The less specifically revealed about Amanda Plummer’s villain, Vadic, the better. Suffice it to say, Plummer is clearly enjoying herself onscreen. While Vadic is a new character, she does tie into familiar things. Lore (Brent Spiner) isn’t as pivotal as the trailers made him out to be, but there are still four episodes beyond what we’ve seen. And indeed, despite Data having died twice in canon, the show finds ways to acknowledge his presence. This may feel like a cheat, but a very fan service-y cheat.

Michael Dorn as Worf of the Paramount+ original series STAR TREK: PICARD. Photo Cr: Trae Patton/Paramount+ © 2022 CBS Studios Inc. All Rights Reserved.

Like Armin Shimerman on Lower Decks, Michael Dorn and Marina Sirtis have either forgotten how to do their “alien” voices, or just said “Screw it, I’m talking like I actually talk.” It’s jarring at first, but since aging has also arguably mellowed both characters out, one can accept their vocal intonations relaxing as well.

Of all the new characters, Todd Stashwick’s Captain Shaw seems the most likely to click with fans and live on into other shows, providing he survives this one. A former blue-collar crewman and heavy drinker who survived the Borg attack under Locutus, he’s a transparently flawed leader. But those flaws keep him consistently entertaining. While the social commentary overall feels less overt, there is a great bit which rebukes Shaw’s “deadnaming” of Seven as Annika Hansen.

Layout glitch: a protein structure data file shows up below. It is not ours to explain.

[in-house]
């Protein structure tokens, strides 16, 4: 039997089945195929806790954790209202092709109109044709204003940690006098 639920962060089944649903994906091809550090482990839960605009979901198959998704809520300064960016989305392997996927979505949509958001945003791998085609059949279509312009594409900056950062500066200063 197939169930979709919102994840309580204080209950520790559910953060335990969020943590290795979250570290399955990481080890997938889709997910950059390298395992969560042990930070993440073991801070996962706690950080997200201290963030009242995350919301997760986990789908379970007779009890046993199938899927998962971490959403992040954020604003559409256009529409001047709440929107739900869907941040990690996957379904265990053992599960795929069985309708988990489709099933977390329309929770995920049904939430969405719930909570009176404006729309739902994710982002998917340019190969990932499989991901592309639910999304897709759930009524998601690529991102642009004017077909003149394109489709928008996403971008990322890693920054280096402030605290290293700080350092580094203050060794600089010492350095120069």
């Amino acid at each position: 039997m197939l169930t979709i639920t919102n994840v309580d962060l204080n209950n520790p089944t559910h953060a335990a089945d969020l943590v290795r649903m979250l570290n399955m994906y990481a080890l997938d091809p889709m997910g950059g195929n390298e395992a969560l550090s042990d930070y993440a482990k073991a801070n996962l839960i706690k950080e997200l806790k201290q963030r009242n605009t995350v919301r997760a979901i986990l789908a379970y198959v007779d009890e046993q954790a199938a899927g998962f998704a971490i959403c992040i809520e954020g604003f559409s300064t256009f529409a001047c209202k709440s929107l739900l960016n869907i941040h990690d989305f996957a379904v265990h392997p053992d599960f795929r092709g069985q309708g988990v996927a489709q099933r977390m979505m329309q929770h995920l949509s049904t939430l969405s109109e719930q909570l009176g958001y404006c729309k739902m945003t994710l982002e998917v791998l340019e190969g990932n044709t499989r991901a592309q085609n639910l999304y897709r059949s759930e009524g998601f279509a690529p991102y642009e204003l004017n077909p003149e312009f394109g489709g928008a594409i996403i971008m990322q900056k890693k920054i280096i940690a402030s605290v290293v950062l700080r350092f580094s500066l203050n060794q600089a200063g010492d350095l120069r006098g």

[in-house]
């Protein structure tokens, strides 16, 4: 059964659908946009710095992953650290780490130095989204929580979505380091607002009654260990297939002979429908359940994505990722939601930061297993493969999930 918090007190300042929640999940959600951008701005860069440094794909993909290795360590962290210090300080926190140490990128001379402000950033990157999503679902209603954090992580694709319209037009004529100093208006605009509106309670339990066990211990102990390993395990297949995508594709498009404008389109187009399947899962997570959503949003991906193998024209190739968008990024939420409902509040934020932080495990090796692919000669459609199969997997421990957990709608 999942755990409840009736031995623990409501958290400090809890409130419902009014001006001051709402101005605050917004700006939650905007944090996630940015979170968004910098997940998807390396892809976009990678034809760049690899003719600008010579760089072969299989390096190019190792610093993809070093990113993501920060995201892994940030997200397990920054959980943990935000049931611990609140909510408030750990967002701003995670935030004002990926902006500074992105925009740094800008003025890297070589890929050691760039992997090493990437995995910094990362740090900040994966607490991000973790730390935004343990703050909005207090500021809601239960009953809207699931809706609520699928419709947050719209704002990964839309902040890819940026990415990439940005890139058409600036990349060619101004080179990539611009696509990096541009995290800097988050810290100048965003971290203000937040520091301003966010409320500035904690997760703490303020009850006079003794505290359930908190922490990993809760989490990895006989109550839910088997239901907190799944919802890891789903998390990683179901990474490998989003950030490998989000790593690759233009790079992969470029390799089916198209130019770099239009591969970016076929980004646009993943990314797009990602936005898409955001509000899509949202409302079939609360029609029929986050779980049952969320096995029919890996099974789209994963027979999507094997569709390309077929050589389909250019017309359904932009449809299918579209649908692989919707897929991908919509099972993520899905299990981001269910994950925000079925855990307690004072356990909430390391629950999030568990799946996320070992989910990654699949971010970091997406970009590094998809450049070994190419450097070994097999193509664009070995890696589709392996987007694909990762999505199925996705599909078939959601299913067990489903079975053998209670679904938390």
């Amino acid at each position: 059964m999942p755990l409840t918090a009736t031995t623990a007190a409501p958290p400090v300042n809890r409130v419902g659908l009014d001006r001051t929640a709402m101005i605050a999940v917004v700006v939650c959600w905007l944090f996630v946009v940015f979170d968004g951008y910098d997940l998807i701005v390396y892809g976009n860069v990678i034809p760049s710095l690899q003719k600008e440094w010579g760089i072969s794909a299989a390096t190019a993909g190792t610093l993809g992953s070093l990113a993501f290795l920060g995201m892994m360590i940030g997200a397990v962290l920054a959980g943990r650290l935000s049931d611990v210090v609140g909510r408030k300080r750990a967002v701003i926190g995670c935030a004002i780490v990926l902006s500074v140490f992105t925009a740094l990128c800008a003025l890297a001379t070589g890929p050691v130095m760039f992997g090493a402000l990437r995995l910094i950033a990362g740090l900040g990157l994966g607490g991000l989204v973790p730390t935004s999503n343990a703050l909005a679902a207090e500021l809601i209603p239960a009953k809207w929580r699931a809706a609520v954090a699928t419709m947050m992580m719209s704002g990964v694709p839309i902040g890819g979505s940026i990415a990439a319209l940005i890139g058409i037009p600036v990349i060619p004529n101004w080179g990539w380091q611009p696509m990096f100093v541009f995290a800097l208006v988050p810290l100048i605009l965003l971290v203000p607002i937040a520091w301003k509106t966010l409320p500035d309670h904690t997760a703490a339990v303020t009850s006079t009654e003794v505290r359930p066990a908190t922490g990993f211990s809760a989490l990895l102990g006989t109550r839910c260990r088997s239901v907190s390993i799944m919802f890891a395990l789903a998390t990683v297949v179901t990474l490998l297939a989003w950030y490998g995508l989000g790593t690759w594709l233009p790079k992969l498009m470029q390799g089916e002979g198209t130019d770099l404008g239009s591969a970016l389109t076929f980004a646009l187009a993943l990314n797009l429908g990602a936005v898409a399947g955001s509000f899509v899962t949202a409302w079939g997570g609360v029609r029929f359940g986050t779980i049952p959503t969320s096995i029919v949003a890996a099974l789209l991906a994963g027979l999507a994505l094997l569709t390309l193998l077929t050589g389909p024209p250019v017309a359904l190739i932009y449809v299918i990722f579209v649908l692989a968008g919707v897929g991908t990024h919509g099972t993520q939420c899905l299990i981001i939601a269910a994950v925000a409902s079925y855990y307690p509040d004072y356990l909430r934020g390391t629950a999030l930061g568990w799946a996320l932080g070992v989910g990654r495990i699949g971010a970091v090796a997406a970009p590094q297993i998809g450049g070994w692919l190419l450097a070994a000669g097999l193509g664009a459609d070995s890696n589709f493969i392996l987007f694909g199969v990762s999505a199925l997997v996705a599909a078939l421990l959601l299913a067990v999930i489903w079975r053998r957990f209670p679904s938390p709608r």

The new plot retreads several familiar beats: It’s a little bit Wrath of Khan, a little bit Deep Space Nine, and a lot of TNG. Visually, it has the gloss and shine of all the new shows. Picard’s finally back on a proper starship, as opposed to the tiny skeleton-crew vehicles he’s used the last two seasons. Will the show actually give us the whole TNG crew on one bridge at once? So far, no. But here’s hoping.

It’s pretty clear that this was always the show everyone wanted to make. They just had to persuade Stewart, who had to be lured back by two seasons of “something different” before agreeing to do this. Unlike a lot of the Star Trek actors, Stewart has plenty of other options; it’s a good thing he exhausted the others so he could pick this one at last.

If there’s one annoying issue, it’s that the two classic female characters still get short shrift. Troi vacillates between nagging shrew and victim in her two main scenes thus far, and Beverly seems to exist only to deliver exposition. Picard has no inherent problem with female characters generally, as Raffi, Seven, Vadic, and some spoiler characters are all well-developed. It’s just a bummer that the writers don’t seem as able to give the older women more to do.

Gates McFadden as Dr. Beverly Crusher of the Paramount+ original series STAR TREK: PICARD. Photo Cr: Trae Patton/Paramount+ © 2022 CBS Studios Inc. All Rights Reserved.

They may yet prove more integral, but there’s also still a chance season 3 could blow the finish. Endings are always tricky, especially endings designed to keep a franchise going as long as humanly possible. Either directly or in spinoffs. Thus far, for the first time since First Contact, it feels like we have a really good Next Generation adventure on our hands. One that actually advances the story and characters. Now, please stay good. And give us the similar Deep Space Nine follow up we deserve.

Star Trek: Picard season 3 begins February 16 on Paramount+.

Grade (so far): 4.5 out of 5.

Recommended Reading: Star Trek: The Next Generation: Through The Mirror